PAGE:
After Welfare: The Culture of Postindustrial Social Policy

By Sanford F. Schram | Go to book overview

3 In the Clinic
The Medicalization of Welfare

Many features of contemporary welfare reform make it as selfdefeating as it is self-legitimating. Welfare reform is busy recreating the problems it attacks while simultaneously rationalizing how it allegedly solves those problems. Prominent among these self-defeating features is its self-legitimating focus on “welfare dependency,” which represents a return in social policy to older concerns at the expense of attacking poverty. The country has moved away from the “war on poverty” initiated the 1960s to the “war on welfare” that has become ascendent in the 1990s.1 It is again assumed—as before the sixties—that reliance on public assistance for anything other than a very short period of time is unquestionably wrong. For people like Newt Gingrich the country's failed welfare policies are a sure sign that a “sick society” is encouraging sickness.2 Welfare receipt has been transformed from use to abuse, from an active exercise of the legal right to an income to a passive dependency on government. Welfare dependency has returned to its pre-1960s state as a universal deficiency that almost no one can actively support, while poverty is no longer considered a public problem that must be attacked. Unfortunately, the way welfare reform has articulated treatment for welfare dependency in the late 1990s ensures that poverty will persist and intensify.3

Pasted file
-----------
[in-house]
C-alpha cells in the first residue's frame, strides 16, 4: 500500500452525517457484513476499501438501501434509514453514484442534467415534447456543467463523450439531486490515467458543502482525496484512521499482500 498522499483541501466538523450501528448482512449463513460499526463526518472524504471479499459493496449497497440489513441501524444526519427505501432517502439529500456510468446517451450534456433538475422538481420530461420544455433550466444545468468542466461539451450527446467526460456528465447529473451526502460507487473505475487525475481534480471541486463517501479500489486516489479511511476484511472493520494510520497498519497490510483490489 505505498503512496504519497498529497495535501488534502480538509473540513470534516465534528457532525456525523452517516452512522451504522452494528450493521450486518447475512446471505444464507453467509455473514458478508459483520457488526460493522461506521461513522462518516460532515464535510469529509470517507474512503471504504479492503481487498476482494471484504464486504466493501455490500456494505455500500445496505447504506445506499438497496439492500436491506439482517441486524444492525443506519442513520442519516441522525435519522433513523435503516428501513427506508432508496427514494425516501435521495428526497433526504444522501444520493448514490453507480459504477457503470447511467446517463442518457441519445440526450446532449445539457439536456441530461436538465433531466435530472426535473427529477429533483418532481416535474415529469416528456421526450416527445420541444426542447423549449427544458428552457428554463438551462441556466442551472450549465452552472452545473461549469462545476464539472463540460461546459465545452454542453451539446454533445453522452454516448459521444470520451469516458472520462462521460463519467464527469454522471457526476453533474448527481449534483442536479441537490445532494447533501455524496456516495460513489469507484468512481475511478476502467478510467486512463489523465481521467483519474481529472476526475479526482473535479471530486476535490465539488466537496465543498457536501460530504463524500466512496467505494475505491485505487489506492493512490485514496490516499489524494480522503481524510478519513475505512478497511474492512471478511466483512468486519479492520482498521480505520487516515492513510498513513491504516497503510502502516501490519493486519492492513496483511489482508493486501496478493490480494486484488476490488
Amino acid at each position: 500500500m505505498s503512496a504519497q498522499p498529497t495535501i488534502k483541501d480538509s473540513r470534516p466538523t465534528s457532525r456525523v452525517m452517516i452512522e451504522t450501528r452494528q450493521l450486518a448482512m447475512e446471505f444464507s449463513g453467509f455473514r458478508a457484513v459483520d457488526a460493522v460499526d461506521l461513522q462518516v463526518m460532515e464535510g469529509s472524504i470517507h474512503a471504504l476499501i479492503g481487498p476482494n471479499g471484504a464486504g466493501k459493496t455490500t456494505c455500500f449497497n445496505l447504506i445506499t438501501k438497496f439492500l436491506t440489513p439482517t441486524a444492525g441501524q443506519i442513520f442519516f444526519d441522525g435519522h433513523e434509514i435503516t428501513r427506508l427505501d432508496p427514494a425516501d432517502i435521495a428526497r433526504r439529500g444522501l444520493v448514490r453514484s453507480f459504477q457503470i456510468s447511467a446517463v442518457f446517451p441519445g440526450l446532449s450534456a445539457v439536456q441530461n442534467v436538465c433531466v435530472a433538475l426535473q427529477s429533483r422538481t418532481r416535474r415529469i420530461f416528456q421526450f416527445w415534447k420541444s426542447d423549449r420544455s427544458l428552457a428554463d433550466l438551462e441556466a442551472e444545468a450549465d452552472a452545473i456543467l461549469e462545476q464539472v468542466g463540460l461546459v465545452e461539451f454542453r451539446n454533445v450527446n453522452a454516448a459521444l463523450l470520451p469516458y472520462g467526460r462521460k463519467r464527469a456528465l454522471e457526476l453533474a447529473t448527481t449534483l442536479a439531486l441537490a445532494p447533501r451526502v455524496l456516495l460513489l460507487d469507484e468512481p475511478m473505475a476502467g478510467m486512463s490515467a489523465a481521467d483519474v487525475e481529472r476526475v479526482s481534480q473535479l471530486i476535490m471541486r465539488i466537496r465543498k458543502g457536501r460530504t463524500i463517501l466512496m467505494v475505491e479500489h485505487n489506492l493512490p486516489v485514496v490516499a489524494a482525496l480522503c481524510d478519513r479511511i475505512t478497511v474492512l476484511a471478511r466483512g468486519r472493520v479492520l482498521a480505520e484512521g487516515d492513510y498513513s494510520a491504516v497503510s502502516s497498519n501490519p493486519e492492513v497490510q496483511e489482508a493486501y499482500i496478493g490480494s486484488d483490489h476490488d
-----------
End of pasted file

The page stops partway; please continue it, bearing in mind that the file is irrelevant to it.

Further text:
In what follows, I want to suggest that there is more to this story. While recent changes reflect a return to the focus on welfare dependency, a “new paternalism” is changing welfare administration so that welfare dependency is itself increasingly being transformed from an economic problem to a medicalized one.4 This medicalization goes further than individualization. The latter locates the problem in the individual; the former likens it to an illness that afflicts the individual. The welfare reform law of 1996 has helped accelerate the tendency to construct welfare dependency as an illness, thereby transforming welfare into a set of therapeutic interventions designed to cure people of that malady. In the process, welfare itself is

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